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News - High-dose vitamin D may help Crohn’s patients

By Nutri People

New research points to a potential role for vitamin D supplementation in people with Crohn’s disease – a serious inflammatory condition of the digestive system. The study, carried out by scientists at Weill-Cornell Medical College, sought to determine if high doses of vitamin-D3 supplementation in vitamin-D-deficient patients with Crohn’s disease leads to improved clinical outcomes.

Two groups of patients with Crohn’s disease, who had low vitamin D levels, were randomised to either low-dose (1,000 IU/day) or high-dose (10,000 IU/day) vitamin D treatment and assessed at day one, and after eight and 26 weeks of treatment. The investigators measured the patients’ symptom severity using a standard index.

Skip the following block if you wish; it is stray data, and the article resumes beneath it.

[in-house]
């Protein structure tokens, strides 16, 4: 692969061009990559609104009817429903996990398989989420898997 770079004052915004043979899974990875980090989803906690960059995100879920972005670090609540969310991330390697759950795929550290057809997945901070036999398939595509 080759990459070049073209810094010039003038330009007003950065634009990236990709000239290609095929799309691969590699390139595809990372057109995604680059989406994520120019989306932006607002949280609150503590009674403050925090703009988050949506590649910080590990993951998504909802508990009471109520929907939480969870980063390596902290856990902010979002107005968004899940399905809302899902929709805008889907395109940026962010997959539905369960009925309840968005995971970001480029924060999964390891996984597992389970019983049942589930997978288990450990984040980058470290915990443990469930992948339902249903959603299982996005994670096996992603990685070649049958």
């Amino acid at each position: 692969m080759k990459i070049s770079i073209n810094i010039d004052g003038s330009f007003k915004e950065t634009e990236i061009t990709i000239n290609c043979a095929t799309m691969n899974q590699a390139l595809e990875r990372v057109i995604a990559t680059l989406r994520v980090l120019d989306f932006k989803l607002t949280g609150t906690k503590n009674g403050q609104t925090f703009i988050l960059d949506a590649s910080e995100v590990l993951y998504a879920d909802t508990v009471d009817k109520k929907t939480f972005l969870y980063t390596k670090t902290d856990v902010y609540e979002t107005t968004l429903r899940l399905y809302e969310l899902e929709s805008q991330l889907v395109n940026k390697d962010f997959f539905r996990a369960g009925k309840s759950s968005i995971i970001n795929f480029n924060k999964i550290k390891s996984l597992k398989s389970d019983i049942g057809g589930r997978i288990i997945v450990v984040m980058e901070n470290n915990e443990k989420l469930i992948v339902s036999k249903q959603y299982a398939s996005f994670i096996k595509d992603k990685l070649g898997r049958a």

The results showed that after 26 weeks of therapy, there were persistently significant differences in vitamin D levels between the high-dose and low-dose groups. What’s more, only the high-dose vitamin D group displayed significant changes in disease activity compared to the beginning of the study.

Commenting on their results the scientists wrote: “Our interim analysis suggests that supplementation with 10,000IU of vitamin D3 may be an effective adjunctive therapy for ameliorating symptoms in Crohn’s disease patients.”  


Article References

American College of Gastroenterology. High-dose Vitamin D3 Improves Clinical Activity in Crohn’s Disease. [Online] 2011.Available from http://gi.org/media/press-releases-for-acg-annual-scientific-meeting/ [Accessed November 7, 2011]

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